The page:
Come Fly With Me: The Vernon Turner Story – Presented by Oklahoma Educators Credit Union

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Story By Michael Kinney

It’s hard to imagine a high school athlete who had more expectations attached to their name coming into this year than Vernon Turner. After winning back-to-back state titles in the high jump and breaking a state record as junior, all eyes were on him.Screen Shot 2017-05-02 at 7.37.34 PM

So when Turner entered his senior year at Yukon, he was the biggest name in track and field at any level in the state. Yet, somehow, Turner has lived up to all the hype in what has been an impressive final season so far for the Oklahoma University commit.

“This year has been incredible,” Turner said. “I just keep breaking records and keep getting better and better. To improve almost every meet. I’ve jumped 7-feet at every meet so far. I want to keep that going.”

When Turner first took up the high jump back in eighth grade, there was no way he could have believed he would reach this level. As a matter of fact, Turner didn’t think he would still be involved in the sport.

“It started as a joke, whenever we all started in middle school,” Turner said. “I wasn’t even going to do it in high school. I didn’t think I’d ever be back on this track again freshman year, honestly.”

But according to Turner, Yukon assistant track coach Kevin Ritter persuaded Turner to stay on the team.

“Coach Ritter grabbed me in the hall and said we’re not friends if you don’t high jump,” Turner said. “So I went out there and I tried it and we all ended up being pretty good.”

Good as turned into an understatement for Turner. He recently broke the National Federation of High School record with a leap of 7-foot-6 at the Yukon Classic.

Turner didn’t attempt his first jump until the bar had reached 6-09. By that time, all of the other competitors had been knocked out.

Turner could have stopped there, but he said he was feeling good and wanted to continue. Already owning the best mark this year and a state record of 7-5, he slowly progressed upward. He didn’t take off his practice shorts until he got to 7-4.Screen Shot 2017-05-02 at 7.37.48 PM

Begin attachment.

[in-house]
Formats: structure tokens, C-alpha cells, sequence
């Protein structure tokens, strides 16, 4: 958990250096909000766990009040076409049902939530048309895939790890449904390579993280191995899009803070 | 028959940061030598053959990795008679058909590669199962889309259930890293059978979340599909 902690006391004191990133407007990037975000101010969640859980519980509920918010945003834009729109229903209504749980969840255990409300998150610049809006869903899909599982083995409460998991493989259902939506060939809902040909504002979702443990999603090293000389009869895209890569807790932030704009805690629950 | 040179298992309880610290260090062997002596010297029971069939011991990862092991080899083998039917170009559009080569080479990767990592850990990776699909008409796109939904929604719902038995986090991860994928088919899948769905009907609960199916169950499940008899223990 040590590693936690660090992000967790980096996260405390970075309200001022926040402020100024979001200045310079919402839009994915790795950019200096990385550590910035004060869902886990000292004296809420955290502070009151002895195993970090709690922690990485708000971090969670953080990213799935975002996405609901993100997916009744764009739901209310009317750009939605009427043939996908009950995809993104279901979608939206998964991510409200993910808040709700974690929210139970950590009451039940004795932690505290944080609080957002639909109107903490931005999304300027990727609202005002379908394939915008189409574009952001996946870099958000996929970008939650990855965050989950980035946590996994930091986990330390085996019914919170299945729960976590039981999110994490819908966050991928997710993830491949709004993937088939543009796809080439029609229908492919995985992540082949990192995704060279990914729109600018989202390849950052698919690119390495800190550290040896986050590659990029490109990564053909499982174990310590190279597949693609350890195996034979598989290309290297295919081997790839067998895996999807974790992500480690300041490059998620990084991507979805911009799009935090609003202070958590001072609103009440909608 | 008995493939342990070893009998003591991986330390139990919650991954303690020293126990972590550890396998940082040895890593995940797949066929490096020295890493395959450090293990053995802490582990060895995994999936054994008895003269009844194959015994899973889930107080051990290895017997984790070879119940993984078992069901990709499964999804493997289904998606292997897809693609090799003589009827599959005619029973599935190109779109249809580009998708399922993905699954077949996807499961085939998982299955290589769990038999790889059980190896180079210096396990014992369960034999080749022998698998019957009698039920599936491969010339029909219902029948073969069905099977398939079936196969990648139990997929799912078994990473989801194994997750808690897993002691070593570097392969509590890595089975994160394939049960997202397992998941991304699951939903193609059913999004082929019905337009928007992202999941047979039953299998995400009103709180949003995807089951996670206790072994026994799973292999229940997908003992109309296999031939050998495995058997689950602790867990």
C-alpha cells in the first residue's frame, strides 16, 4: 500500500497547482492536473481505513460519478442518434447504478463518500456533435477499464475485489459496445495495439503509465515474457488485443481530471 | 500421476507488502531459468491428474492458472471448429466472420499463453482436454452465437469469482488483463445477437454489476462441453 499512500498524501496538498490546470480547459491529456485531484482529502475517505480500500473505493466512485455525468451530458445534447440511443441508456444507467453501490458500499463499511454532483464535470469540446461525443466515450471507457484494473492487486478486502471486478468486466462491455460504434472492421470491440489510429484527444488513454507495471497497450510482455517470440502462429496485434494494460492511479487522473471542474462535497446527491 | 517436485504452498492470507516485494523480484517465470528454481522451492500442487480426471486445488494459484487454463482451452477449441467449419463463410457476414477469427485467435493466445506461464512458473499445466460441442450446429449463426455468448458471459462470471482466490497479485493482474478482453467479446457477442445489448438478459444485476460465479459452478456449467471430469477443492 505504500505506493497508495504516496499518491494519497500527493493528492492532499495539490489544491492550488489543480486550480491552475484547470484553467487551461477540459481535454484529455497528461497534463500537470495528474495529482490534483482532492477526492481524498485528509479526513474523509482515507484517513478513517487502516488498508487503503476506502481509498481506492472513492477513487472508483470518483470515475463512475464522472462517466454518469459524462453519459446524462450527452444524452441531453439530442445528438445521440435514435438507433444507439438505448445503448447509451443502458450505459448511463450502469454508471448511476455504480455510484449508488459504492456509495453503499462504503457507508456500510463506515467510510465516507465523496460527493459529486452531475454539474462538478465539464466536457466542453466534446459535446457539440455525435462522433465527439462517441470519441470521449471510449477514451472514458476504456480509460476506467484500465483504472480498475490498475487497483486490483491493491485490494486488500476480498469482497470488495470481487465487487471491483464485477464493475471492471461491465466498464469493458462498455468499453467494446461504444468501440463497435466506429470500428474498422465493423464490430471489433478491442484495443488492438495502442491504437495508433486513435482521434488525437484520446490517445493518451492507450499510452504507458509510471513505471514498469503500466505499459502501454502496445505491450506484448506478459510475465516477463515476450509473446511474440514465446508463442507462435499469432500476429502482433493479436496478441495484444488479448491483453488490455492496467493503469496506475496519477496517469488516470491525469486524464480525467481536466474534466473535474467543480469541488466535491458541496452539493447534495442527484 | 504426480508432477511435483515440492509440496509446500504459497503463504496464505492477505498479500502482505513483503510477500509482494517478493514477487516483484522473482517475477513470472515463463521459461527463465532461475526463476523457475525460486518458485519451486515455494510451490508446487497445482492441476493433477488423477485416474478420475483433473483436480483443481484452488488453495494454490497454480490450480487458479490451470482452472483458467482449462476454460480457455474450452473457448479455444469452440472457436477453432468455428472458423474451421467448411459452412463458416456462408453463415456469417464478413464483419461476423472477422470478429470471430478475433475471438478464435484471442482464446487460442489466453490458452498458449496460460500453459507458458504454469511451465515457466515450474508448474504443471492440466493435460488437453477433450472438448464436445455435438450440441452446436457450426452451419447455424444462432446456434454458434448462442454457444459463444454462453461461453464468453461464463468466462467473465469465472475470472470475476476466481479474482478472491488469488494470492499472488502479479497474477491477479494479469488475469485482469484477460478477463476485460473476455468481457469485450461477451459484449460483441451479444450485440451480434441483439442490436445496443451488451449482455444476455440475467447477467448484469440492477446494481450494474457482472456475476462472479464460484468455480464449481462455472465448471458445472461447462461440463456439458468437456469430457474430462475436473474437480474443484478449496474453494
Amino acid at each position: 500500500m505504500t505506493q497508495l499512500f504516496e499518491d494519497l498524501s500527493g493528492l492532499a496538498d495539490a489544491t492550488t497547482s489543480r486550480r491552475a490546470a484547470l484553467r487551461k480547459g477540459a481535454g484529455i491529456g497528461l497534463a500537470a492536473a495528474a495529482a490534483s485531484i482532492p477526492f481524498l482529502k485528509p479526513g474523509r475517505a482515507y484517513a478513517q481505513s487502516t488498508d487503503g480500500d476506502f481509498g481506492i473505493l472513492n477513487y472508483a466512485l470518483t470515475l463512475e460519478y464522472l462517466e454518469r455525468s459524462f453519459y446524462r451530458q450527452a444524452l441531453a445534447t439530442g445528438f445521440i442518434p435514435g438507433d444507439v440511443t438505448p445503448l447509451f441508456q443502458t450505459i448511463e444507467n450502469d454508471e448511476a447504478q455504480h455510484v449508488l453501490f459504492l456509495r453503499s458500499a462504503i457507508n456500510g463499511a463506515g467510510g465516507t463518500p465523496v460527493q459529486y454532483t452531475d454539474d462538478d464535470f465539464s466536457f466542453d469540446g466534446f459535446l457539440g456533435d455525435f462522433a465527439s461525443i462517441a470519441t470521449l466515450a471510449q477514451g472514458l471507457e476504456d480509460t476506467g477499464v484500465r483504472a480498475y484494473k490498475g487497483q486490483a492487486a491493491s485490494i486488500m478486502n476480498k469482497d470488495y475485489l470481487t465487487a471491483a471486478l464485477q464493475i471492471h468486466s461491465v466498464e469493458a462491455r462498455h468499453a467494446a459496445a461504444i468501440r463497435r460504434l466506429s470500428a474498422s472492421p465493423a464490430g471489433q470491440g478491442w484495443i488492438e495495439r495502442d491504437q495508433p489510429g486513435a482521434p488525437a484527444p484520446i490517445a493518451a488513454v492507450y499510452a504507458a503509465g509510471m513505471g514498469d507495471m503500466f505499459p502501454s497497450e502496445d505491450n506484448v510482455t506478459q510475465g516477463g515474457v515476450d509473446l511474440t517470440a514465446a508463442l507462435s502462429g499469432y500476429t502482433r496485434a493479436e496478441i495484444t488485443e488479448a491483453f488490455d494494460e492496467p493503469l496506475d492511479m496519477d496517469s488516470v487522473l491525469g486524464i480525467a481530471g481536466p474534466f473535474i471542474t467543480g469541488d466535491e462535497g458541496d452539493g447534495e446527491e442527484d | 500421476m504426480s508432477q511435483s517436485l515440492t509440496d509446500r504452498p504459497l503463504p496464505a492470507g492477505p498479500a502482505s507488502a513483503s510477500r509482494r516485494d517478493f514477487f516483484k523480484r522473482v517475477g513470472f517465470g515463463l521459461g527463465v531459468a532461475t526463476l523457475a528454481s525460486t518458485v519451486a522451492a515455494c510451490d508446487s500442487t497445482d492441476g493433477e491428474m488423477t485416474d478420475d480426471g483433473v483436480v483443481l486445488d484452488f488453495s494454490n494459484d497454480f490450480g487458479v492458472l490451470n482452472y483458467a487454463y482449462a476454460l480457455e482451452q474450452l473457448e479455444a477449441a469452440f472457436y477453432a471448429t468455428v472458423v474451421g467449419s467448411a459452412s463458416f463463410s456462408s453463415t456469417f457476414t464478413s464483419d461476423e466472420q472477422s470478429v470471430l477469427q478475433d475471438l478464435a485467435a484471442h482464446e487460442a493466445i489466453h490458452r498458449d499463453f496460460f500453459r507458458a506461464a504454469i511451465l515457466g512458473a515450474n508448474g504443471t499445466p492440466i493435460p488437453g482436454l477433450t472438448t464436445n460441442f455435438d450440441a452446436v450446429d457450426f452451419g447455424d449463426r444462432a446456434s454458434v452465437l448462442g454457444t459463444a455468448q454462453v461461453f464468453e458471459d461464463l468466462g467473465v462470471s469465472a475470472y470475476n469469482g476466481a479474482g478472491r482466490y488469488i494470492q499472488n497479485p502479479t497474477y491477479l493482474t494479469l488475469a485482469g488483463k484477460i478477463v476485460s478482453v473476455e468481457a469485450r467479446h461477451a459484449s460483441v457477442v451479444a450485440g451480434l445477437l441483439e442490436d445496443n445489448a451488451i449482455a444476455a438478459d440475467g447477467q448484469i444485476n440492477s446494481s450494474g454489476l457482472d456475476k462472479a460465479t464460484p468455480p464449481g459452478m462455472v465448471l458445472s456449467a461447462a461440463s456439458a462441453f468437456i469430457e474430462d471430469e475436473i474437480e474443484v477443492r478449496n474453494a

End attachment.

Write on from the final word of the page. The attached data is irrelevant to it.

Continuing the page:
The entire high jump pit was packed with athletes and onlookers, which is unusual for the high jump. Turner began a slow clap, which everyone joined in.

“When the clap came through, that’s when I really started feeling it on my legs,” Turner said. “Once we hit 7-4, I said yep, today is the day. Let’s just do it and see what happens.”

At 7-6, Turner once again had the crowd clapping with him before he skied over the high bar and made it easily. He plopped down into the pit jumped into the air screaming, knowing he had just made history.

While Turner’s jump was recognized as the top mark for a high school athlete at a competition inside the United States, it’s not considered the best ever. That mark belongs to Andra Manson, who hit 7-7 while at a meet in Jamaica in 2002.

Knowing that, after Turner reached 7-6, he had the meet officials set the bar at 7-7.25, looking to dethrone Manson.

By that time, the entire meet had come to a standstill and all eyes were on Turner, who had three attempts to own the outright record. He came close on his very first jump. But the heal of his shoes clipped the bar. He was unable t make it in the next two tries, but Turner was not daunted that he will one day own the record.

I want to break the all time national record,” Turner said. “Then eventually, I want to take a shot at breaking the world record (8’5”). It’s doable if I stay healthy. I’m only 18.”